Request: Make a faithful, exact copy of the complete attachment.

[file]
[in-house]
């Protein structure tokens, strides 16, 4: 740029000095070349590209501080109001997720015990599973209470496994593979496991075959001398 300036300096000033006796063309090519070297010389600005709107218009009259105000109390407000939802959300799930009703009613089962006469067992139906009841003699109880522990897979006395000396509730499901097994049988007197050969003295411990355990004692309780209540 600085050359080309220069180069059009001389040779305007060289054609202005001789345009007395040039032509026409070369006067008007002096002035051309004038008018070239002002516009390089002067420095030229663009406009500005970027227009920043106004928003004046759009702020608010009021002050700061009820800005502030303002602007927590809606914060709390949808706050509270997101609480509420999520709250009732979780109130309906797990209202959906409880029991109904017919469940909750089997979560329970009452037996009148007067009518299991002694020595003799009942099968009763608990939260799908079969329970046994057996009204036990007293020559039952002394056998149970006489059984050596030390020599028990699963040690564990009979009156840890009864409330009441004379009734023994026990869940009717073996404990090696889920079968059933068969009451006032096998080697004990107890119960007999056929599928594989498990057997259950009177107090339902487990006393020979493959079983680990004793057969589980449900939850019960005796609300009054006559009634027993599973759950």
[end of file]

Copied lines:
[in-house]
């Protein structure tokens, strides 16, 4: 740029000095070349590209501080109001997720015990599973209470496994593979496991075959001398 300036300096000033006796063309090519070297010389600005709107218009009259105000109390407000939802959300799930009703009613089962006469067992139906009841003699109880522990897979006395000396509730499901097994049988007197050969003295411990355990004692309780209540 600085050359080309220069180069059009001389040779305007060289054609202005001789345009007395040039032509026409070369006067008007002096002035051309004038008018070239002002516009390089002067420095030229663009406009500005970027227009920043106004928003004046759009702020608010009021002050700061009820800005502030303002602007927590809606914060709390949808706050509270997101609480509420999520709250009732979780109130309906797990209202959906409880029991109904017919469940909750089997979560329970009452037996009148007067009518299991002694020595003799009942099968009763608990939260799908079969329970046994057996009204036990007293020559039952002394056998149970006489059984050596030390020599028990699963040690564990009979009156840890009864409330009441004379009734023994026990869940009717073996404990090696889920079968059933068969009451006032096998080697004990107890119960007999056929599928594989498990057997259950009177107090339902487990006393020979493959079983680990004793057969589980449900939850019960005796609300009054006559009634027993599973759950």